Natural aspirin (salicylic acid) in Plants: Safer Than Pills
Buffered Aspirin and Aluminum
It started when Michigan researchers published their discovery of the cancer fighting properties of aspirin (1).
News spread quickly and soon bottles and bottles of pills were being snatched up by the hands of eager consumers.
About the same time a Vermont-based study was underway, looking for answers to the causes of Alzheimer's, Parkinson's, and other degenerative diseases (1). Through these experiments an answer was found: aluminum, in higher than normal amounts.
So what exactly is the connection?
Aluminum is a main ingredient in the commercially available buffered form of aspirin. While researchers were revealing its tumor preventing and carcinogen neutralizing abilities, aspirin may also have been secretly destroying the central nervous systems of millions of Americans (1).
What about unbuffered aspirin?
Lest individuals think unbuffered pills are any safer, though they may not have as high an aluminum content, their routine administration still results in several health compromising conditions (detailed bellow).
Aspirin Pill Risks vs Benefits
2-3 daily aspirin prevent tumor formation and neutralize the cancer-causing effects of nicotine, according to a Michigan based study (1)
Taking baby aspirin reduces the risk of heart attacks and strokes in diabetics(4)
Aspirin reduces lung, rectal, and colon cancer (12)
2+ aspirin a week increase the risk of pancreatic cancer by 58% and 14+ aspirin a week increase the risk by 86% according to a Massachusetts study (3)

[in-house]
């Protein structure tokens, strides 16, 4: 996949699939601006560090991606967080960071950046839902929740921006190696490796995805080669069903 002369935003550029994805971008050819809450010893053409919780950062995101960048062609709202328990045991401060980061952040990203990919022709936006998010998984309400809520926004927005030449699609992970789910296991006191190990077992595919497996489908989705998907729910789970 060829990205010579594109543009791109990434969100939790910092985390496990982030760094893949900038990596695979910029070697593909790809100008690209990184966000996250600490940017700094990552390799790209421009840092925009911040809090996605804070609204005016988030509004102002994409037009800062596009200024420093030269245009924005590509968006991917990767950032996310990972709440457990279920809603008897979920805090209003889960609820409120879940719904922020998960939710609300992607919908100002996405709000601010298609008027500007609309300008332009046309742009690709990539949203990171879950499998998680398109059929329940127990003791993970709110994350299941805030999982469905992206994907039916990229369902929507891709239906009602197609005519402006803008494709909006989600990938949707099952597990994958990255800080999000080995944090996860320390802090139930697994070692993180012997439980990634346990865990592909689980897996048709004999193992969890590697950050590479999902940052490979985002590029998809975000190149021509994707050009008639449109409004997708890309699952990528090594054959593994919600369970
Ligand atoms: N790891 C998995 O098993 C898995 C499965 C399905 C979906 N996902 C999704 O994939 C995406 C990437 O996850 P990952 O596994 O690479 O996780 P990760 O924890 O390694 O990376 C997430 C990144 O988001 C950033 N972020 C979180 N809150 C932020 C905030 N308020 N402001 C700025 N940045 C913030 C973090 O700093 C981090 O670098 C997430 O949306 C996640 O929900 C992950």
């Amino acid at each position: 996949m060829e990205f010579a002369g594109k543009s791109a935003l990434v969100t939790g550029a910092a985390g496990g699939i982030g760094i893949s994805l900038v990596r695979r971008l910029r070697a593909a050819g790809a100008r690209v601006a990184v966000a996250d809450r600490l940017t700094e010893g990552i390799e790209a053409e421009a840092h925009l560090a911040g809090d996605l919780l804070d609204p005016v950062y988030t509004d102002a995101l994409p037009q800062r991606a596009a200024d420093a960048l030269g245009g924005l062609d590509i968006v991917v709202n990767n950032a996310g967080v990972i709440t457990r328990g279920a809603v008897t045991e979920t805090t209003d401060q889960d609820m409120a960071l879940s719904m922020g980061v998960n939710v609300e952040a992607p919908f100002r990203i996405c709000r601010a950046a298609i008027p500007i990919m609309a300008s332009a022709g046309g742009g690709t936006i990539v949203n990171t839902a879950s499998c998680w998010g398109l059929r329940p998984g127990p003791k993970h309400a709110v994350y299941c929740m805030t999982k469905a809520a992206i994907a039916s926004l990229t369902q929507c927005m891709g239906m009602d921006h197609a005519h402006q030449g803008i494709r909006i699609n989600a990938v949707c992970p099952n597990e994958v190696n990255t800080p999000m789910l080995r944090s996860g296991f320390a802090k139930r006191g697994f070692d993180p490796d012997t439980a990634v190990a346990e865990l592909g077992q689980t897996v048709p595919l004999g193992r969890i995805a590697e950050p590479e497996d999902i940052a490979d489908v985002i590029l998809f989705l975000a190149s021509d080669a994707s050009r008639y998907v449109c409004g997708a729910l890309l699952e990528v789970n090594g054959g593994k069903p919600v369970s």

Baby aspirin increases the need for vitamin C (5)
Asprin is a non-steroidal anti-inflammatory drug and contributes to stomach ulcers. Improper use of these drugs is linked to 100,000 hospital visits and 16,000 deaths in the US annually (7)
Aspirin use is associated with macular degeneration; an Australian study found macular complications in 2.2% of non-aspirin users, 2.9% of occasional users, and 5.8% of routine users (17)
Want the benefits of aspirin WITHOUT these risks?
There is a natural aspirin-containing alternative, several alternatives, in fact, which are safe for daily use and have no link to cancers, vitamin deficiencies, ulcers, or degenerative diseases.
One is the raspberry.
A 3/4 cup of red raspberries has approximately 5 grams of salicylic acid (20).
The typical daily dose of pills considered safe for adults treating inflammatory conditions, fever, or pain is between 3 and 4 grams (with the exception of rheumatic fever, which allows sufferers more) (21).
Raspberries and Aspirin
Raspberries have salicylic acid, the natural and organic form of aspirin (1).
Being completely natural raspberries are free of harmful side-effects.
Whereas aspirin can damage the intestinal membrane, cause bleeding of the stomach, and elevate the bodys aluminum levels, raspberries do none of these things. Not to mention, raspberries contain anthocyanin, ellagic acid, and carotenoids which have anticarcinogenic properties as well (2).
NOT A FAN OF RASPBERRIES?
The following foods also have asprin-like benefits and none of the health complications attributed to pills:
Wasabi and horseradish inhibit colon, stomach, and lung cancer cells in humans (8)
Gingerol, a chemical in ginger, thins the blood without any of the side effects of aspirin. Further, ginger has been proven to reduce tumor growths in the colons of lab animals (3)
In addition to berries, apples, cantaloupe, raisins, apricots, dates, grapes, peaches, plums, oranges, cucumbers, peppers, pineapple, and tomatoes also contain natural aspirin (13, 16)
Kiwi is a natural alternative blood thinner (14), as is garlic (15).
An Herbal Alternative: Willow Bark, the original source